Three-minute update: DOL reminds employers of an old obligation with modern twists: Tracking hours worked
An employer’s obligation to track compensable hours of its employees and compensate employees accordingly is not a new concept. Most employers know of that obligation under the federal Fair Labor Standards Act (FLSA). Yet, tracking hours of remote workers has always been a challenge. Recognizing this issue and the need to address modern day technology at this time of increased remote work, the U.S. Department of Labor (DOL) recently issued a field assistance bulletin explaining employers’ obligations for tracking compensable hours worked by non-exempt remote employees. This is the first update to remote worker guidance provided by the DOL since 1961.
What you need to know
The DOL explains what time is compensable and breaks the standard into two scenarios: when an employer has actual knowledge of the work performed and when the employer has constructive knowledge. The constructive knowledge guidance incorporates remote employee challenges.
Actual knowledge of work performed
Under the FLSA, an employer must pay for all time that an employee is “suffered or permitted to work.” This means that an employer must pay an employee for all hours the employee is scheduled and/or directed to work, but it also means that an employer must pay for time that an employee is permitted to perform unscheduled work. If an employee performs work outside of the employee’s scheduled hours, the employee still must be compensated for that work, although an employer can discipline an employee for performing work outside of scheduled working hours and prohibit such work going forward. Simply put, if the employer knows that work is being performed, the time must be compensated.
In a remote work scenario, it is more challenging for employers to know when work is or is not being performed by remote employees. Actual knowledge may be derived from employees reporting that they worked extra hours, or it may be obtained through other means, such as a supervisor directing or receiving work outside of an employee’s scheduled work hours. If the employer has actual knowledge that work is being performed, it must have the employee report/record the hours worked and compensate the employee for the time, including any applicable overtime compensation.
Constructive knowledge of work performed
Under the FLSA, employers must also pay for all time they should know is being worked. This should know standard is very important for employers to understand. The DOL guidance explains that this means that employers must use reasonable diligence to determine all hours being worked by their employees. For example, an employer may provide non-exempt employees with a form explaining that no work is to be performed off-the-clock and that if they perform any work outside of their scheduled working hours like responding to emails, texts or phone calls, they must report it using that form. If the employee fails to report the time worked, the employer generally does not have an obligation to investigate further to determine whether any work is being performed off-the-clock.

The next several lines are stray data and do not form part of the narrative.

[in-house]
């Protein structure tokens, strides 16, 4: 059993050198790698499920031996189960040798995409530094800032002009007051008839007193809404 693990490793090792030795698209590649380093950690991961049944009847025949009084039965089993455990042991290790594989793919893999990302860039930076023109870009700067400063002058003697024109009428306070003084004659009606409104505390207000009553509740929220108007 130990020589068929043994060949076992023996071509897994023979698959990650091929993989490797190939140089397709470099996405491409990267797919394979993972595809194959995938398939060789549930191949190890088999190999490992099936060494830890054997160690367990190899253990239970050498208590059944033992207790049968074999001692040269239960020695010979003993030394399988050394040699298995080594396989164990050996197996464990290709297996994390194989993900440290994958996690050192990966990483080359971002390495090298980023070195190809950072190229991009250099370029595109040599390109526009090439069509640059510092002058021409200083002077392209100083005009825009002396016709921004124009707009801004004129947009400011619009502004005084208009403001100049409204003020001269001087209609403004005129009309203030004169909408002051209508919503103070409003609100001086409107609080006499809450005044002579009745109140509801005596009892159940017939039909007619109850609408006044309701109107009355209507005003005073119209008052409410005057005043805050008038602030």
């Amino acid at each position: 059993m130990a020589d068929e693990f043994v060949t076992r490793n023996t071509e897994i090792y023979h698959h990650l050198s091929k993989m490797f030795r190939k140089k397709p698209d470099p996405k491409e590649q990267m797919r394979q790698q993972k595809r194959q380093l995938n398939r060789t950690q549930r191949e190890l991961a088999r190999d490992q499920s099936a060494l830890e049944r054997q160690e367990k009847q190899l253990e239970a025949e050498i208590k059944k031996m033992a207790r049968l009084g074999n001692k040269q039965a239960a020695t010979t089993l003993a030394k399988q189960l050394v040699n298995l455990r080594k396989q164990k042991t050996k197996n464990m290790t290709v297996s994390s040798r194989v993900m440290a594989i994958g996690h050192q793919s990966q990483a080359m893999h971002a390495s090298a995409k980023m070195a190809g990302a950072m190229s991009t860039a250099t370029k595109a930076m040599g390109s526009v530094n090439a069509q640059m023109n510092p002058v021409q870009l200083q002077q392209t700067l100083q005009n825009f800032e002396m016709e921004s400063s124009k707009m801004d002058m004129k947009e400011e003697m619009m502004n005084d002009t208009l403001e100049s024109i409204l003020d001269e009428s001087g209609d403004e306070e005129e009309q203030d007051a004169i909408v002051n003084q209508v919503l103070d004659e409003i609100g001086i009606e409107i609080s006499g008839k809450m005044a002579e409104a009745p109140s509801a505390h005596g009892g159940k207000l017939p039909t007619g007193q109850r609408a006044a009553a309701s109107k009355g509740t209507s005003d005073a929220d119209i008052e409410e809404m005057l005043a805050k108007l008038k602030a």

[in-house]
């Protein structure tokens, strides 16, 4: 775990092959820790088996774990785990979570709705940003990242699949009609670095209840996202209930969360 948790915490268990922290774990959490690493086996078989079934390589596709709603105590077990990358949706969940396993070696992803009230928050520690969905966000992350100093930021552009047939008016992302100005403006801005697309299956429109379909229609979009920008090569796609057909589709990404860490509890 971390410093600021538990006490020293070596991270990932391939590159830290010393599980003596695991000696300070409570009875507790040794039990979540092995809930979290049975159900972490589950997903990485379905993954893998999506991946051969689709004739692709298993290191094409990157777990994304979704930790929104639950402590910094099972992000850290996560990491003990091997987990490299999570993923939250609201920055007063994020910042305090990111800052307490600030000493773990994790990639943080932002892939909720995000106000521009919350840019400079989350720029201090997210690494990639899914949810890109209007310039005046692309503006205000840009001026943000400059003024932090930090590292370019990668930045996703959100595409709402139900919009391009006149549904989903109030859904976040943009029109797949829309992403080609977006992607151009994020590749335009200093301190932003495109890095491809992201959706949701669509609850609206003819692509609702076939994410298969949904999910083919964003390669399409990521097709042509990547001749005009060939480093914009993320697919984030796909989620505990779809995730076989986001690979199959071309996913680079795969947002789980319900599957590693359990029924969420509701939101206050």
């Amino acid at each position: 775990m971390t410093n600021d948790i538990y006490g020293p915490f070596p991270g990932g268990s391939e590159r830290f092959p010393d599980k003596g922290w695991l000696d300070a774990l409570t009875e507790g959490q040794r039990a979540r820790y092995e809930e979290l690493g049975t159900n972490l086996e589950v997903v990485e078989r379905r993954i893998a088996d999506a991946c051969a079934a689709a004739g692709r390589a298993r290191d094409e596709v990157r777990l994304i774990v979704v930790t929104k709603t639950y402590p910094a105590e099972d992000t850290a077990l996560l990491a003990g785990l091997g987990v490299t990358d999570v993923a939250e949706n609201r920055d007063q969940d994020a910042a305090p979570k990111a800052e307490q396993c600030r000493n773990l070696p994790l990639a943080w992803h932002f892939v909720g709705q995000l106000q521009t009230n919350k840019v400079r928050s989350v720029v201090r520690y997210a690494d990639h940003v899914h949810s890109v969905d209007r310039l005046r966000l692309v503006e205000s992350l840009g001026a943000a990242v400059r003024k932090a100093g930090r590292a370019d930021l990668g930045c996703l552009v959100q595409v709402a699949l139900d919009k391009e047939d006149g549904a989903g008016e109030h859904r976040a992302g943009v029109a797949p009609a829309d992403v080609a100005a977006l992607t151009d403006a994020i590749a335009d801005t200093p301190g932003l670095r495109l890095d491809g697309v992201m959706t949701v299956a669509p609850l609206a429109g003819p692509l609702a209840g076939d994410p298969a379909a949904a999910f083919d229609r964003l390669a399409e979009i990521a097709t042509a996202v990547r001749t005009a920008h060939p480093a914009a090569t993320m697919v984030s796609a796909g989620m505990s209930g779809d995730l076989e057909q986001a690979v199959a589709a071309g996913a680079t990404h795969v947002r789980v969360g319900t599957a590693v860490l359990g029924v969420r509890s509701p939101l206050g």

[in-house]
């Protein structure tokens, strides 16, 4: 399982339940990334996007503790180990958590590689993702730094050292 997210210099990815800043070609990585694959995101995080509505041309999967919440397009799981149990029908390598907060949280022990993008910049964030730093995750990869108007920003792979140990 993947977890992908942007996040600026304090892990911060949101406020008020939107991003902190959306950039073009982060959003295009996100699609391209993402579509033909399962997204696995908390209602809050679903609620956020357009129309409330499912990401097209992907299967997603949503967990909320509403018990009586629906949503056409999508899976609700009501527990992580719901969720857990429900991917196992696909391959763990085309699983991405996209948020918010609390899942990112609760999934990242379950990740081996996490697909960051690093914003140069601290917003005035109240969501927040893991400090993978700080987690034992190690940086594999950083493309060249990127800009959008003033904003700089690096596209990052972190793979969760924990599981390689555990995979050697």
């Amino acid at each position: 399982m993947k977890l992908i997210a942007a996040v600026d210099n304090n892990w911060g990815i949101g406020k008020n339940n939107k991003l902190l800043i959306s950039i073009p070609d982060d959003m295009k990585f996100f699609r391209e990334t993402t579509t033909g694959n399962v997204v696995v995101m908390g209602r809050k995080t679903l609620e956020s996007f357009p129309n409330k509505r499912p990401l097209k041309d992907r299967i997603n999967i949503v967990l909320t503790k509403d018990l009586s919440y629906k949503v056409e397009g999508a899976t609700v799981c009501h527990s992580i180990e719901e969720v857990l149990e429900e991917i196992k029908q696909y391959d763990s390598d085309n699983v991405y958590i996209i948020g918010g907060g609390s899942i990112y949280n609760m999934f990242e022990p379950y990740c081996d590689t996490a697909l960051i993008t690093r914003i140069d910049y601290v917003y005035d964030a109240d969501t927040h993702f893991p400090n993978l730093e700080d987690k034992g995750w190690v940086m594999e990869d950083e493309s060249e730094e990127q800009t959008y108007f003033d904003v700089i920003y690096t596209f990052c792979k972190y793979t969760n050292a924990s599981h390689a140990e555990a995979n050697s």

The DOL explains that the reasonable diligence standard is based on what an employer should know, not on what an employer could know. Acknowledging the difficulty in defining what this means today, given the advances in technology and substantial increase in remote workers, the DOL guidance provides helpful parameters:
“Though an employer may have access to non-payroll records of employees’ activities, such as records showing employees accessing their work-issued electronic devices outside of reported hours, reasonable diligence generally does not require the employer to undertake impractical efforts such as sorting through this information to determine whether its employees worked hours beyond what they reported.”
Applying this guidance to your business
The DOL’s guidance, while specific to the FLSA, applies equally under Wisconsin wage and hour law. It is also important to note that, while the DOL’s guidance is favorable to employers, courts may interpret the laws differently. The bottom line is that employers must implement and communicate reasonable procedures for reporting ALL hours worked by remote employees to reduce the risk of wage claims. This also means that employers should not discourage accurate and complete reporting of work hours or tell employees that work performed outside of scheduled working hours will not be compensated.
Employers should examine current remote worker arrangements and ensure robust record keeping systems, communication plans, and clear remote policies and practices that define work expectations are in place. For example, remote worker policies should make clear that employees are obligated to accurately record all time and employers should enforce the requirement.
Stay tuned for additional remote worker best practices from Godfrey & Kahn’s Labor, Employment & Immigration Law attorneys.